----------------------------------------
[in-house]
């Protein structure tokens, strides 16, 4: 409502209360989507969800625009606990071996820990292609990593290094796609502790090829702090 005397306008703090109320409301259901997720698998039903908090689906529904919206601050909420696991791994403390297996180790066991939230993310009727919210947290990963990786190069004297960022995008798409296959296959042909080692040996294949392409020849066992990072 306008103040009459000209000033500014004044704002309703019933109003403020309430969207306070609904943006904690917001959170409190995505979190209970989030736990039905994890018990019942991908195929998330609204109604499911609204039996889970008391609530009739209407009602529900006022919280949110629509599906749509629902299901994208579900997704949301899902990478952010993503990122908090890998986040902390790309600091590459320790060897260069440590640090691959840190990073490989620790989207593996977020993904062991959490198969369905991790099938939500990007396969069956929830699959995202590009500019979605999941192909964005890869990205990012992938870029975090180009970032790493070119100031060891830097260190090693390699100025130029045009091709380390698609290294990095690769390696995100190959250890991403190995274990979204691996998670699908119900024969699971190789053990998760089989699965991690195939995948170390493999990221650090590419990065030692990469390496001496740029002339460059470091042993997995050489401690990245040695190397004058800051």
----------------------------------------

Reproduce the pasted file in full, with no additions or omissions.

[in-house]
């Protein structure tokens, strides 16, 4: 409502209360989507969800625009606990071996820990292609990593290094796609502790090829702090 005397306008703090109320409301259901997720698998039903908090689906529904919206601050909420696991791994403390297996180790066991939230993310009727919210947290990963990786190069004297960022995008798409296959296959042909080692040996294949392409020849066992990072 306008103040009459000209000033500014004044704002309703019933109003403020309430969207306070609904943006904690917001959170409190995505979190209970989030736990039905994890018990019942991908195929998330609204109604499911609204039996889970008391609530009739209407009602529900006022919280949110629509599906749509629902299901994208579900997704949301899902990478952010993503990122908090890998986040902390790309600091590459320790060897260069440590640090691959840190990073490989620790989207593996977020993904062991959490198969369905991790099938939500990007396969069956929830699959995202590009500019979605999941192909964005890869990205990012992938870029975090180009970032790493070119100031060891830097260190090693390699100025130029045009091709380390698609290294990095690769390696995100190959250890991403190995274990979204691996998670699908119900024969699971190789053990998760089989699965991690195939995948170390493999990221650090590419990065030692990469390496001496740029002339460059470091042993997995050489401690990245040695190397004058800051």